From the Collins dictionary

If I give in to him, I will be annoyed with myself.

He was very annoyed about the whole affair.

I'm aware of the meanings of them and I'd just like to make sure my understanding about the usage is correct.

The phrase "annoyed about" is usually followed by something while "annoyed with" is for someone.

Is my understanding correct?

Besides, are there any other adjectives which work this way, like "disappointed", "excited", "upset"?

1 Answer 1


Yes, you are correct that "annoy" plus "with" usually requires a person as the complement of "with" whereas "annoy" plus "about" usually requires a situation as the complement of " about."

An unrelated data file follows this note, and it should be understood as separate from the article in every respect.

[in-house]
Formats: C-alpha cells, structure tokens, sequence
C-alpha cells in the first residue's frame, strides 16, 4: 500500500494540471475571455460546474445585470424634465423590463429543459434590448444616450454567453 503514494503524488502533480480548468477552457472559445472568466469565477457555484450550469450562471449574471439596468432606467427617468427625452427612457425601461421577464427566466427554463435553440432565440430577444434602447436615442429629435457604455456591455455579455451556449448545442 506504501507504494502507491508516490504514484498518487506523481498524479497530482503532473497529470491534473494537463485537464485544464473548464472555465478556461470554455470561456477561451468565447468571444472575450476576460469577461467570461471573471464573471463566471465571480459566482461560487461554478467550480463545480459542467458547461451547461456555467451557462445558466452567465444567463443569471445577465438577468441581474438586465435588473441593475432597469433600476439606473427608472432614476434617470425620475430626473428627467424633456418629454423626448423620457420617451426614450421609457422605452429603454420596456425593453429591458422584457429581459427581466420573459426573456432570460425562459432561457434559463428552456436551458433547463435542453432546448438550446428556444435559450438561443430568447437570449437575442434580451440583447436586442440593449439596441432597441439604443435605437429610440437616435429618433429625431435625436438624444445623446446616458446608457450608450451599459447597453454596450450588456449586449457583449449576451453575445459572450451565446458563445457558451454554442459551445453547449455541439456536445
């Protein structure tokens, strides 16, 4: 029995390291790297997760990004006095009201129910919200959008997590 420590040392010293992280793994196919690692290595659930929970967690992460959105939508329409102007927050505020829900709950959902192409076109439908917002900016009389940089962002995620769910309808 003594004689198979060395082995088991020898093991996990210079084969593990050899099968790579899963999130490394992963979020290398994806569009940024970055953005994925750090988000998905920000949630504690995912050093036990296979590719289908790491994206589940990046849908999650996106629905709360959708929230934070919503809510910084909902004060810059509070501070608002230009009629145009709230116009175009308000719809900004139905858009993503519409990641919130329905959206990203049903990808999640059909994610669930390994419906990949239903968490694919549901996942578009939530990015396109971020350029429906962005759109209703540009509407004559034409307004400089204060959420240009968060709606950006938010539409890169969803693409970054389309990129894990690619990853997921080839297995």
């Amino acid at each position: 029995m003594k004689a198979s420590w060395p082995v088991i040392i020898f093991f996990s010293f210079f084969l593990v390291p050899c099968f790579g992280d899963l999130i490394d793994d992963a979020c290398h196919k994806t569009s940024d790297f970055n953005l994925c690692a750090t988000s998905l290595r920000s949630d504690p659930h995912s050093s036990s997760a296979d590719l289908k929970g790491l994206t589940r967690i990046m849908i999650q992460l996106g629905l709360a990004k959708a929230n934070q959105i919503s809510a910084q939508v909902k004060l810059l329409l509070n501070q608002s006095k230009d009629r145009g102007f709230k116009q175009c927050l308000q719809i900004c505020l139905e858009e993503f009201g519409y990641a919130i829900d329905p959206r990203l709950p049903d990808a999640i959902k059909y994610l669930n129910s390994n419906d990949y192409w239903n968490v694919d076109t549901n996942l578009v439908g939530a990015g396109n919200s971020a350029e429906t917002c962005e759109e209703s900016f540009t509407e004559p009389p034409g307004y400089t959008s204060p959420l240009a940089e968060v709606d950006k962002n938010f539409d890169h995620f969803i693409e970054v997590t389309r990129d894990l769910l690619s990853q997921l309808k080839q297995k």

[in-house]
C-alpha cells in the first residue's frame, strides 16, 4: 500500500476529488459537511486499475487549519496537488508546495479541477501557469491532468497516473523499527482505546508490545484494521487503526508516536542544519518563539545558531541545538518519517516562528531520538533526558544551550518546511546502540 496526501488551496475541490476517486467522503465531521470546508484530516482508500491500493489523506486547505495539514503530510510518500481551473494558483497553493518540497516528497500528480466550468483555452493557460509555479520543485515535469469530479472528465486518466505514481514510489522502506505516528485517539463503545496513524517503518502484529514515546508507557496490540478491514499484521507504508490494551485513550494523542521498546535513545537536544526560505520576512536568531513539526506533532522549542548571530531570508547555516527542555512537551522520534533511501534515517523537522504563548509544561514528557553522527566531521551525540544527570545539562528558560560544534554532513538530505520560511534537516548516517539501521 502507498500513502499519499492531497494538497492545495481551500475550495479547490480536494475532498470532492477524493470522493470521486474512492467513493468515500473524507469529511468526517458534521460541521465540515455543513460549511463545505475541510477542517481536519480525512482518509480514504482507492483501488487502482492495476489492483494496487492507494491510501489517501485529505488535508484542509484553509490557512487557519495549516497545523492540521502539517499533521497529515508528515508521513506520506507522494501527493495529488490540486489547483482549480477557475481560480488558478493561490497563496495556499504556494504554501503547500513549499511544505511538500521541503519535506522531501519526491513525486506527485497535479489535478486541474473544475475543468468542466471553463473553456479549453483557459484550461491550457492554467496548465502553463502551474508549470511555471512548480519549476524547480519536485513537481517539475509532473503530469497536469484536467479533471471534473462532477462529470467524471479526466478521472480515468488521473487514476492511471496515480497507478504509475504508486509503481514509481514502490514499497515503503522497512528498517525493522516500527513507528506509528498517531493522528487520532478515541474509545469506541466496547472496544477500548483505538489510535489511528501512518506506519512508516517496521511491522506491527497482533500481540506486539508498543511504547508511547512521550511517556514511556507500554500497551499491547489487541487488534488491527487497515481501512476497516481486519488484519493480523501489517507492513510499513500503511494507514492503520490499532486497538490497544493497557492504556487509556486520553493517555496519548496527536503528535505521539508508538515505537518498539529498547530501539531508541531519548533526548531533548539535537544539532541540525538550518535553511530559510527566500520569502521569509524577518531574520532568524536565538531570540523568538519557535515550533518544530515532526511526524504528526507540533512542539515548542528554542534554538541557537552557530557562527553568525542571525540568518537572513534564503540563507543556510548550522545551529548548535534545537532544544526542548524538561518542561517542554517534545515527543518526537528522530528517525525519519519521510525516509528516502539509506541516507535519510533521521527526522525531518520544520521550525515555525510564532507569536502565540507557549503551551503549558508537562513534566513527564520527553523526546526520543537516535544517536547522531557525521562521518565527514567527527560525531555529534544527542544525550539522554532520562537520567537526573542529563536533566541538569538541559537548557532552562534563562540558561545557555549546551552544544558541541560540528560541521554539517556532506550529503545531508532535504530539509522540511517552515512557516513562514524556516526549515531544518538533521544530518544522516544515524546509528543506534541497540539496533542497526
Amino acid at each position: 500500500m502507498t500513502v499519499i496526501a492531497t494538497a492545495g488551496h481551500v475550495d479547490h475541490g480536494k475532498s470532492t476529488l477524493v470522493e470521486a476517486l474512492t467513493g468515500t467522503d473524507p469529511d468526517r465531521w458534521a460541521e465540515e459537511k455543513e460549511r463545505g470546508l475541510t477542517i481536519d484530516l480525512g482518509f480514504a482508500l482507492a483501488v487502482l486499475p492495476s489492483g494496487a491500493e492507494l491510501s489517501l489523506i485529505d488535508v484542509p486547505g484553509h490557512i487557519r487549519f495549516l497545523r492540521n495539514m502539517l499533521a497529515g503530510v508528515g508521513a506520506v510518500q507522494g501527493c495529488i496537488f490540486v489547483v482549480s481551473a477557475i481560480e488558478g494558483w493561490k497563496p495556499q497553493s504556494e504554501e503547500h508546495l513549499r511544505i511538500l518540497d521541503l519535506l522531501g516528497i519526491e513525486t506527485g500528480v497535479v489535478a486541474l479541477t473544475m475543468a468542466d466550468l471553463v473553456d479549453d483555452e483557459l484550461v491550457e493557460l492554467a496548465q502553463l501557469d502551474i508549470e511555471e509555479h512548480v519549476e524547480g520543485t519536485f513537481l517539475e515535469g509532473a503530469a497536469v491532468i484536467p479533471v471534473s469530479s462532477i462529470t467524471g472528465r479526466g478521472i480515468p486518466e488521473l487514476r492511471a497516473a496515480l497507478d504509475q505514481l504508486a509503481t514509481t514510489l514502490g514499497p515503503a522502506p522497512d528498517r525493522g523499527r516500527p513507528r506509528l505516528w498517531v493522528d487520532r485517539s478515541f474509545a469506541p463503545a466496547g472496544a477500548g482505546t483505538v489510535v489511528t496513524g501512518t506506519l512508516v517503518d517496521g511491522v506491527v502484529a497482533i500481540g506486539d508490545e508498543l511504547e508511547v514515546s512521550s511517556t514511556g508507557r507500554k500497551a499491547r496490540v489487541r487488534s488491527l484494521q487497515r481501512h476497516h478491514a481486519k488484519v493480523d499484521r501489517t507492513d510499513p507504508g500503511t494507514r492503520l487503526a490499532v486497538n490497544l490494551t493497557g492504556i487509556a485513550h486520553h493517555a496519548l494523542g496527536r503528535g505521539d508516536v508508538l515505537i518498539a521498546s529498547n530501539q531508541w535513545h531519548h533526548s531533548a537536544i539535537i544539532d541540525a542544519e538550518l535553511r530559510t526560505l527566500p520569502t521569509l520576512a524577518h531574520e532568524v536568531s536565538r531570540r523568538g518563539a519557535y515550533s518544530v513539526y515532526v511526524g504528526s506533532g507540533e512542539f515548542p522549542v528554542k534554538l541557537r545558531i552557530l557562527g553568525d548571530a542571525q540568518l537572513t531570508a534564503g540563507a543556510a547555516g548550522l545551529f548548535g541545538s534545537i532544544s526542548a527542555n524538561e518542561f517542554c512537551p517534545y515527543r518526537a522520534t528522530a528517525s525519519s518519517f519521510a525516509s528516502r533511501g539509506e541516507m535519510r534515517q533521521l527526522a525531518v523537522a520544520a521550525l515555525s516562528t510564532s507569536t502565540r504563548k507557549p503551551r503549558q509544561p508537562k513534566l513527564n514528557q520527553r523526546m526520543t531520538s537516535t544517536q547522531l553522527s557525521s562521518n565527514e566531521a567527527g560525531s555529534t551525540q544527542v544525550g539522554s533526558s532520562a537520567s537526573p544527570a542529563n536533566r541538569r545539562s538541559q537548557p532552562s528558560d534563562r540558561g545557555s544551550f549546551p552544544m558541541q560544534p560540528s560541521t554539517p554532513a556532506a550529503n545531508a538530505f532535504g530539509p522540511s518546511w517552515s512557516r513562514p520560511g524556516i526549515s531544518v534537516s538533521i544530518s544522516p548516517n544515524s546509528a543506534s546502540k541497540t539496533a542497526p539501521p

I cannot recollect at the moment a difference that is precisely similar to this one, but frequently a difference in prepositions involves a difference in meaning. Here is a different but perhaps similar example

"make a big difference to your English" vs. "make a big difference in your English"

Unfortunately, the effect in English of different prepositions on meaning cannot be reduced to any consistent rule that I have ever been able to articulate. It is one of the most extreme obscurities of the English language. As a native speaker, I have been doing it for decades but still cannot fully explain it.

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